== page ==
What next for Andre Ward?
By Brendan Earley: Andre Ward’s career has been constructed on taking on and fighting the best. One glance at his resume will support this statement, as over the years he has claimed victories against top competitors such as Carl Froch, Mikkel Kessler, Arthur Abraham and Chad Dawson. Such victories resulted in him being crowned the top fighter at 168 pounds, and helped him forge a reputation as one of the best fighters in the world.
After conquering the Super Middleweight division Ward set his sights on replicating the dominance he enjoyed at 168 in the Light Heavyweight Division of 175 pounds. After a period of inactivity caused by injuries and legal issues, Andre took the plunge to Light Heavyweight in 2015, defeating Paul Smith via TKO. After this Ward continued his conquest on the 175 pound weight class, stringing together wins over Sullivan Barrera and Alexander Brand, and in late last year S.O.G took on the biggest challenge of his career so far; A fight with Sergey Kovalev.
Kovalev had developed a reputation in the sport after disposing of the likes of Pascal and Hopkins with ease. Both fights saw him put on display his devastating punching power, and this combination of the pure boxer and the puncher looked excellent on paper, hence the built up excitement before the fight. The matchup lived up to its hype, and Ward took home a controversial and close Unanimous decision victory after being dropped by the Russian in the second round. Andre had won the most significant fight of his life, and in the process cemented his legacy. So, after dominating one weight class and beating the number one fighter in the next division up, the question must be asked. What next for Andre Ward?
Well, the path of retirement is one that has been discussed frequently in the recent news, as Ward himself has come out and stated that retirement is a possibility. His words were that he has always been someone who could walk away from the sport with his mind and body intact, and his desire to leave the sport in good shape could overpower his strive to fight for much longer. Of course, these talks of retirement may just be a tactic to force Team Kovalev into rematch negotiations that contain terms that suit Ward better. Even so, if Ward did retire he would have no shortage of accolades he has acquired during his time competing. From the Olympic gold medal that was placed around his neck in the 90’s, to the Super Six cup that was handed to him, and the Unanimous decision victory of Sergey Kovalev that goes down in history, Ward has had plenty of success in his career. Both through his amateur and professional years.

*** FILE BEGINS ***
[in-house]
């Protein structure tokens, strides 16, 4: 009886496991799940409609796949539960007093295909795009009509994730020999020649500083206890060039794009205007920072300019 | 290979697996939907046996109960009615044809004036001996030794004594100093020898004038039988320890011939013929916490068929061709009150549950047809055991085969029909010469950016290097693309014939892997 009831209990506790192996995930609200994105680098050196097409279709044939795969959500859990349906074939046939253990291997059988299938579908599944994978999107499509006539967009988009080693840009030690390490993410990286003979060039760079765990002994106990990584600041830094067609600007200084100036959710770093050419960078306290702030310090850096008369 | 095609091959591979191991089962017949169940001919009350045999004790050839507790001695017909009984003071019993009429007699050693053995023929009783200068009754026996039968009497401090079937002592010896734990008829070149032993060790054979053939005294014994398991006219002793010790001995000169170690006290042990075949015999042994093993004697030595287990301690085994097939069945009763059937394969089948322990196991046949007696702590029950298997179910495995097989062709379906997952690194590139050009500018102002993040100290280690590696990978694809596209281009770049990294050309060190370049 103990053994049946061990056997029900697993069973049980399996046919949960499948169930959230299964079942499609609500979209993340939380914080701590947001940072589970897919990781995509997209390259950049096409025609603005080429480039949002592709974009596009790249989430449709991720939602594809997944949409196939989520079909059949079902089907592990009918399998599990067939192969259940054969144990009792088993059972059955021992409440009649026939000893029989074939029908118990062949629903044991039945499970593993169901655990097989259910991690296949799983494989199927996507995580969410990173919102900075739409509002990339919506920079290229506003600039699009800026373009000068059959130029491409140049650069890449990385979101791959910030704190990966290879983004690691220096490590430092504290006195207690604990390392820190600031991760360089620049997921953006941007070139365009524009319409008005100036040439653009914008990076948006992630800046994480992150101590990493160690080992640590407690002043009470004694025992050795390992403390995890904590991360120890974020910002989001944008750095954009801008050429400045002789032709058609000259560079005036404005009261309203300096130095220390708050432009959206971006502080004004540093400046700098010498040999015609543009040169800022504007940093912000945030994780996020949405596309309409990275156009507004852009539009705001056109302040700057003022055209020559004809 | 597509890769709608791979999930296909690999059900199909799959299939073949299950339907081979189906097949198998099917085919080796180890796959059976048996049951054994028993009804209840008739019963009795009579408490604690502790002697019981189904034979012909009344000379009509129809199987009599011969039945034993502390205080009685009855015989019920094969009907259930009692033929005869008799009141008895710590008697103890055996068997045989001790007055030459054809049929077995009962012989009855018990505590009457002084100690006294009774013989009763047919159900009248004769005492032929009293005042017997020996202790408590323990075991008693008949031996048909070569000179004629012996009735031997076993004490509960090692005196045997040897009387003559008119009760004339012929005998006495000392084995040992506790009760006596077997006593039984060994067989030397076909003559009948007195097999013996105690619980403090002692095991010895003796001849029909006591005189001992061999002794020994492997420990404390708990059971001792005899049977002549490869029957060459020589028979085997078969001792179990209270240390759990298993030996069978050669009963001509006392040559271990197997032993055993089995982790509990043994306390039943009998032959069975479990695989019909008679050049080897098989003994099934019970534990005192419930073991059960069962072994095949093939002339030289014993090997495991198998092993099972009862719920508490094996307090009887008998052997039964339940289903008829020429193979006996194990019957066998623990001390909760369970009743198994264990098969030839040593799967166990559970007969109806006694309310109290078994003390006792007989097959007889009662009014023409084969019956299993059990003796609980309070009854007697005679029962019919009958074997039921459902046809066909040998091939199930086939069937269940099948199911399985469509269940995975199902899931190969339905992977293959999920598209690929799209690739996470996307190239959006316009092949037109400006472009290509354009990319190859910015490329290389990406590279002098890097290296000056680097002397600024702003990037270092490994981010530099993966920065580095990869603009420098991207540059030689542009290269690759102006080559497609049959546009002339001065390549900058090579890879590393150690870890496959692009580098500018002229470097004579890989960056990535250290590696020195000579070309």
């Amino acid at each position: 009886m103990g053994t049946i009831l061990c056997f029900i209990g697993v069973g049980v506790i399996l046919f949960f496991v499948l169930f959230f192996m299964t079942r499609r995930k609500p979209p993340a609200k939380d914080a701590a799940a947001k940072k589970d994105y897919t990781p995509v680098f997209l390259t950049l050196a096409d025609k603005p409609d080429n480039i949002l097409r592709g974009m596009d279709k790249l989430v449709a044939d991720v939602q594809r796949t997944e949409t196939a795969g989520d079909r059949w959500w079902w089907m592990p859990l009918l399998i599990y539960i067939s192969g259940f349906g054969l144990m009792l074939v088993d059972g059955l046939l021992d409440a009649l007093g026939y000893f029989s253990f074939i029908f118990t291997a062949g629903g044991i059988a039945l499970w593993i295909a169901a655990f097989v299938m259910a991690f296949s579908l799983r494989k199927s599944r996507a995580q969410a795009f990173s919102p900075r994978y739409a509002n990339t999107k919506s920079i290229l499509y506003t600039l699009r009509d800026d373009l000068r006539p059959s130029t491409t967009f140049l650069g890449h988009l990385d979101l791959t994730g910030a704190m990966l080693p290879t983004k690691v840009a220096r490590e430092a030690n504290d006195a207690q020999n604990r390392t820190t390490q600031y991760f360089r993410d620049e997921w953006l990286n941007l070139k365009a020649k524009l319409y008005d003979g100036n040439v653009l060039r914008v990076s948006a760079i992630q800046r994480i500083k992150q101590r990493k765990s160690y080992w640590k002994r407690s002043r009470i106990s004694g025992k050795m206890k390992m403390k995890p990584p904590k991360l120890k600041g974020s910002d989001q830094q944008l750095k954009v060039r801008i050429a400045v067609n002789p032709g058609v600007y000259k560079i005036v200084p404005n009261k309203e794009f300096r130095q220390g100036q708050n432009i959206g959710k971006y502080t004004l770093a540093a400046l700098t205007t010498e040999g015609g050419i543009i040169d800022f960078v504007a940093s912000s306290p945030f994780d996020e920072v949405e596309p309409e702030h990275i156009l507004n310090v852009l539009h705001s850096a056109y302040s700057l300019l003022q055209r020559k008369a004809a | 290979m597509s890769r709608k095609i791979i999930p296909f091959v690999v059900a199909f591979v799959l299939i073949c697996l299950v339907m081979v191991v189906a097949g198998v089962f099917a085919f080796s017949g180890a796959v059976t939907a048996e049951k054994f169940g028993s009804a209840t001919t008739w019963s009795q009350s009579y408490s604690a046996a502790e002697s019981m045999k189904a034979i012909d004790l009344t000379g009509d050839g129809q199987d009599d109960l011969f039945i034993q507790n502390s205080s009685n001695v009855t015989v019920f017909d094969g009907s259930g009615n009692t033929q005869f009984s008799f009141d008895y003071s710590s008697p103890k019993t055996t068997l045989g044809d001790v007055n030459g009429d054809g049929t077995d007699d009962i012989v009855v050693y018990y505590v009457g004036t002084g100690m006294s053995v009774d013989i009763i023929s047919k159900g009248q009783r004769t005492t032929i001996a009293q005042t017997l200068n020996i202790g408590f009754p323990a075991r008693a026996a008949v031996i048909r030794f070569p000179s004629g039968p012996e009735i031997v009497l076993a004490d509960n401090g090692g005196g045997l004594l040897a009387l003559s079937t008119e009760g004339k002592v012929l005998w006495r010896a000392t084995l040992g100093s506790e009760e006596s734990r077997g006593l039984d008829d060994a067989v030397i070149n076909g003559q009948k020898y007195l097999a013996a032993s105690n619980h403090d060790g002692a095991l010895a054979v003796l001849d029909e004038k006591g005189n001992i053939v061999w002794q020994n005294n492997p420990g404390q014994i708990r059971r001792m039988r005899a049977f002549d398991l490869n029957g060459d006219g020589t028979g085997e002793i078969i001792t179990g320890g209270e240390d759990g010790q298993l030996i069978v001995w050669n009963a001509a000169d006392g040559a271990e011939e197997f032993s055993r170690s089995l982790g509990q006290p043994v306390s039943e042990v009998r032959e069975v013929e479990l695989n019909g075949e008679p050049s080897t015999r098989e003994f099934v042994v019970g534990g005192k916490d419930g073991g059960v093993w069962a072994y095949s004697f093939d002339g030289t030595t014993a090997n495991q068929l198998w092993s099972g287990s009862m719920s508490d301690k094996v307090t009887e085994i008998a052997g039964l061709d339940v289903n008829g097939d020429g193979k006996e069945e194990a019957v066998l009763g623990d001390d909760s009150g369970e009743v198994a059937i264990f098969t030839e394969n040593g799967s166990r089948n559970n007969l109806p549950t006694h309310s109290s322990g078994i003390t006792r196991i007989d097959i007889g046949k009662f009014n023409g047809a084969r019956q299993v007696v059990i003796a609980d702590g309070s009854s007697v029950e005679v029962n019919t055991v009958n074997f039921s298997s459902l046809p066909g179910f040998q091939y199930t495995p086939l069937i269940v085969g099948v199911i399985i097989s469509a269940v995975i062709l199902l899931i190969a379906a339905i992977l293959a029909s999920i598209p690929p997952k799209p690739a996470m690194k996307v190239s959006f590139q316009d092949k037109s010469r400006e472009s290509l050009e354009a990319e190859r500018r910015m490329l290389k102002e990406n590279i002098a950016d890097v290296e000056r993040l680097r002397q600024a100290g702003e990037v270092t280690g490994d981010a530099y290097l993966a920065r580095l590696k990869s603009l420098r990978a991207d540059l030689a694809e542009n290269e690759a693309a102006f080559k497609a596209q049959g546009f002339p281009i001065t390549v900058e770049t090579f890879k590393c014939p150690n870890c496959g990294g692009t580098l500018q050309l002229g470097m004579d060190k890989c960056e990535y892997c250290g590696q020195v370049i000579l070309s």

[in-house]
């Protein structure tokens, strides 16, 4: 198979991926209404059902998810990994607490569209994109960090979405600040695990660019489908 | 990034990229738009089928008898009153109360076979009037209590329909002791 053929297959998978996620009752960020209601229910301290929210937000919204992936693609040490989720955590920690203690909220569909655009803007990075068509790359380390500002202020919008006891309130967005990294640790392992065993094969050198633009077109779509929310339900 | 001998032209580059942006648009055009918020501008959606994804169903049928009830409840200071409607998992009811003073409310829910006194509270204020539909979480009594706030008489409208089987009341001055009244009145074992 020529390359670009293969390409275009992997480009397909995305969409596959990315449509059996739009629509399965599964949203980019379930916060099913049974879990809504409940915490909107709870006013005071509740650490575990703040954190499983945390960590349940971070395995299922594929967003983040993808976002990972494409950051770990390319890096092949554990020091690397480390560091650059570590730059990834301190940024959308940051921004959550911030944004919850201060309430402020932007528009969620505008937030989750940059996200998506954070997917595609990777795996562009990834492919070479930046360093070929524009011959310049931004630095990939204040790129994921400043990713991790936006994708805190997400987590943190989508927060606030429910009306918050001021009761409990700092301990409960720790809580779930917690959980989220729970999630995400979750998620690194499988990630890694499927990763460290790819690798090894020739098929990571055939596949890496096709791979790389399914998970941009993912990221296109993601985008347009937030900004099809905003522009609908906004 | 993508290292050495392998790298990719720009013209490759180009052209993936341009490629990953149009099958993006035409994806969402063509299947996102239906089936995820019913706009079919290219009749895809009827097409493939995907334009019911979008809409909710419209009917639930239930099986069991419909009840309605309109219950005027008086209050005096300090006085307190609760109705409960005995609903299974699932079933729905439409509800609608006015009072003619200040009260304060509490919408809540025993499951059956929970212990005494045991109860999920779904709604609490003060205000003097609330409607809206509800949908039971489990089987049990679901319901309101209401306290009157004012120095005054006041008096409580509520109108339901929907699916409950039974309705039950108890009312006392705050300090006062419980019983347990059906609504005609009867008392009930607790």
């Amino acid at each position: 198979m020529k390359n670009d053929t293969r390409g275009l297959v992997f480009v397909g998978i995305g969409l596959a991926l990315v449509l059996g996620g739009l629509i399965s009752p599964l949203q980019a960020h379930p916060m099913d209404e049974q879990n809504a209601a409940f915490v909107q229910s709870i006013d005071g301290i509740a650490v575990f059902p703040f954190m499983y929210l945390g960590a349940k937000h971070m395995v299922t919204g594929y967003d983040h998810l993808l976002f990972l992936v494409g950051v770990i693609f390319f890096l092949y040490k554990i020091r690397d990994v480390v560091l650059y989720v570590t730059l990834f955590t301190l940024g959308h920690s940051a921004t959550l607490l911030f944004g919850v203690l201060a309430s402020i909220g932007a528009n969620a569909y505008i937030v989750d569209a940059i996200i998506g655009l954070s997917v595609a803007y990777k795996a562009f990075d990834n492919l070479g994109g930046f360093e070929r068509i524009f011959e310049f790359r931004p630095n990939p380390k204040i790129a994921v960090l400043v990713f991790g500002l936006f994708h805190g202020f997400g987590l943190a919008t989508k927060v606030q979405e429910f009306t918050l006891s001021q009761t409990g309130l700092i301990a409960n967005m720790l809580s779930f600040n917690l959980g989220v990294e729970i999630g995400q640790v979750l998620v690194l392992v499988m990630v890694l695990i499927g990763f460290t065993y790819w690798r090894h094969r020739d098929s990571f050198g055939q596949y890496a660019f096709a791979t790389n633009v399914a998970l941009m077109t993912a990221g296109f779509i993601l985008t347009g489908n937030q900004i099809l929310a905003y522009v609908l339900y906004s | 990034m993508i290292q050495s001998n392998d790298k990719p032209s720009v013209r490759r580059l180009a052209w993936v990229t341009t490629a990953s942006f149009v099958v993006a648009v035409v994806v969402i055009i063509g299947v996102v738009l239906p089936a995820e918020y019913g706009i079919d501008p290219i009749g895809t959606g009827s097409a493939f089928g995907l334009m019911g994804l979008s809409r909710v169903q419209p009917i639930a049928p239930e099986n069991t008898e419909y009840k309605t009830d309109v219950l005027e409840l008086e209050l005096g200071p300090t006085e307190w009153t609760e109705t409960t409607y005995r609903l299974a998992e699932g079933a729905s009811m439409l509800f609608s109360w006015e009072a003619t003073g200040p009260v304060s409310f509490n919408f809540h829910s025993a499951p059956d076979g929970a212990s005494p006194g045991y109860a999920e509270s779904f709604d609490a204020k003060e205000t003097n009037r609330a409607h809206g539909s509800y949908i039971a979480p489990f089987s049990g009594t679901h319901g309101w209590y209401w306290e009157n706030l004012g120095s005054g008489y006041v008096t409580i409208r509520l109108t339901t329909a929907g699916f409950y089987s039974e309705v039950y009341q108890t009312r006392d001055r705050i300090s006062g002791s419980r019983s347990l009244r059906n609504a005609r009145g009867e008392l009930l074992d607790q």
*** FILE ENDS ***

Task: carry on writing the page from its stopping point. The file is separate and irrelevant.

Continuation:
If Andre opts to not yet hang up the gloves and looks for other fights to perhaps erase doubt over wins he has claimed or assert more dominance on the 175 pound division, then there are plenty of options.. As he is the man at the top of the metaphorical mountain at 175, there are going to be plenty of people wanting to steal his belts from him. Ward is fighting in a division that has plenty of good solid competitors, which in turn creates lots of potential matchups for Ward to make. One of these match ups is of course a rematch with Sergey Kovalev. Although Ward won via Unanimous decision there were plenty of people who disagreed with the decision, and this doubt in the result of the fight will lead to plenty of excitement and attention for the second fight. It is likely that this will take place, as it there is allegedly a rematch clause in the contract. Financially the fight would benefit them both, especially Ward as he would be the A side after winning the first match. If S.O.G was looking for a big payday before the end of his career, then this is certainly it.
Sergey Kovalev isn’t the only avenue that Ward can explore, as one other fight he can make follows a similar blueprint to Ward v Kovalev. Artur Beterbiev is a hard hitting Eastern European who uses his astounding power to full effect. Recently the Russian disposed of an experienced Isidro Prieto with ease in the first round, taking his record to 11-0 with an impressive 11 KO’s. Although he has only fought in 11 pro fights, his thick amateur background that consists of a Gold medal in the World Championships, equips him with sufficient experience to take on the best at 175 pounds. Beterbiev is likely to become a mandatory to Ward’s title, so there is a good chance this bout will get made.
As well as the two mentioned fighters there is another who has had an unforeseen emergence onto the scene. The name of this unexpected challenger is Joe Smith JR, and although he doesn’t hold the most glamorous name or reputation he has a credible name or two on his resume. After knocking out a top competitor in Andrzej Fonfara, and then spoiling Bernard Hopkins’ retirement party by putting him out the ring, Smith JR has some momentum going his way. The working class hero is a good fight for Ward to make, as there is lower risk involved than there would be fighting a power puncher like Beterbiev, but enough quality on Smith JR’s behalf to add to Ward’s resume.
With all these remaining opportunities in the mix for Andre Ward, in my opinion it would be silly for him to retire now. There are still plenty of good competition for him to take on, and if he was able to dominate the Light Heavyweight division like he did at Super Middleweight, his bid for the Pound for pound number one spot will be iron clad. With the duopoly of Mayweather and Pacquiao in the pound for pound rankings broken by Pacquiao’s decline and Mayweather’s retirement, Ward can seize an opportunity and become the undisputed P4P best. A title that only the rare elite can enjoy the privilege of carrying, and a title that would cement his place in Boxing history as one of the best.
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